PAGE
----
#allergens#Allergy UK#anti-histamine#exercise#hay fever

Six ways to beat hay fever this summer

Written By:Abbie Smith Tip 1: Eat onions Quercetin is a powerful natural anti-histamine which is found in many different types of fruit and vegetables,...

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|May 7|magazine18 min read

Written By: Abbie Smith

Tip 1: Eat onions
Quercetin is a powerful natural anti-histamine which is found in many different types of fruit and vegetables, but most heavily concentrated in onions. Researchers from the Wageningen Agricultural University in the Netherlands found that quercetin was similar to over-the-counter medication, because it blocks the activity of cells found in the nose and lungs. However, if eating onions all day doesn’t sound particularly appetizing, you can boost your intake of quercetin with a supplement like Beehealth Quercetin Capsules

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Tip 2: Kissing
If you’re in the grips of a sneezing fit, a passionate embrace could be your solution. Researchers carrying out a study of hay fever in Japan recently found that kissing can reduce the histamine secretion in your body. Scientists found that after 30 minutes of kissing the body was more relaxed and the levels of hormones which trigger a reaction to pollen were significantly reduced.

Tip 3: Exercise
A study for Kleenex last year highlighted a correlation between hay fever and increased stress levels in sufferers. Apparently, the relation is attributed to the action of the stress hormone cortisol, which affects the immune system by enhancing and prolonging hay fever symptoms. Exercise can help to boost the immune system, and researchers found that people who took part in more than five 30-minute exercise sessions showed milder symptoms than someone who didn’t. Professor Jean Emberlin, author of the Hay Fever Health Report, says: “Exercising will help reduce stress levels and can also help boost the body’s immunity. Just be sure to avoid exercising outside when the pollen count is at its highest – in the early morning and evening.”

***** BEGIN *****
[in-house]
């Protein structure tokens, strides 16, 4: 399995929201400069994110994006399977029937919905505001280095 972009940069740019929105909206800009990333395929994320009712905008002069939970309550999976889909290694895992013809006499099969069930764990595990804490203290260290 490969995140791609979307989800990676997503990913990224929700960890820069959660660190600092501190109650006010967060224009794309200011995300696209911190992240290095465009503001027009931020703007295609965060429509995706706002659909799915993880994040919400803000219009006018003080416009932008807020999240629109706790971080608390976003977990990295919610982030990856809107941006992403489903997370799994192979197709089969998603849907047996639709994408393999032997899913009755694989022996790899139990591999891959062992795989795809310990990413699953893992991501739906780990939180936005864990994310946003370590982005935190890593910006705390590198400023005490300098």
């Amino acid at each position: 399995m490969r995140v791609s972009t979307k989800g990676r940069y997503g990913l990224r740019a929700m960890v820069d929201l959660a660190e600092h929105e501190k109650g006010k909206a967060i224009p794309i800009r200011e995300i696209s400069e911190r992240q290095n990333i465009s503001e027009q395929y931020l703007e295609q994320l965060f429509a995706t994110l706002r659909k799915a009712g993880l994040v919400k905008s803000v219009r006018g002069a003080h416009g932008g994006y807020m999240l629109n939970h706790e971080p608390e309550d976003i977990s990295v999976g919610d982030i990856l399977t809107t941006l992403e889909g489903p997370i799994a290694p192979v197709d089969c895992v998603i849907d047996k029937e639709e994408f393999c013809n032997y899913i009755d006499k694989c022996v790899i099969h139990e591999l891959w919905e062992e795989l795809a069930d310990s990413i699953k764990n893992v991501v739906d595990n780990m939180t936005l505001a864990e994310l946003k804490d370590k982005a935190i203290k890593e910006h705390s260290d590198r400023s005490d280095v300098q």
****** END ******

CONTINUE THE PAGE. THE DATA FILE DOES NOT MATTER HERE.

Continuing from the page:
Tip 4: Block your nose
Using Vaseline to block you nasal passages is supposedly an incredibly effective way of reducing symptoms. The advice is to apply a thin layer to your nasal passages, so then any pollen particles will stick to the tacky surface, minimising your exposure to the hay fever trigger. Lindsey McManus, executive director of Allergy UK, the leading national medical charity, which provides advice to people with allergies, says that it’s an extremely effective preventative measure: “It’s the first thing we suggest to people who contact us.”

Tip 5: Eat Local Honey
Many hay fever sufferers take a spoonful of honey everyday as a desensitising solution. Although this method doesn’t have any scientific proof, it’s thought the pollen contained in the honey will build immunity to the allergens that cause hay fever, and therefore reduce symptoms. It’s also believed that if you eat honey that’s produced locally to where you live, you will consume a higher proportion of the pollen that stimulates your hay fever.

Tip 6: Shine a light
Discovered during clinical trials carried at the University of Szeged in Hungary, shining both ultraviolet and natural light into the nasal cavities will suppress the itchiness and runny nose commonly experienced by hay fever sufferers. It works because the UV light kills the overactive immune and inflammatory cells, and therefore inhibits the releases of histamine. To experience light therapy at home, use a Medinose, a mini-machine that delivers red light via probes inserted into the nostrils.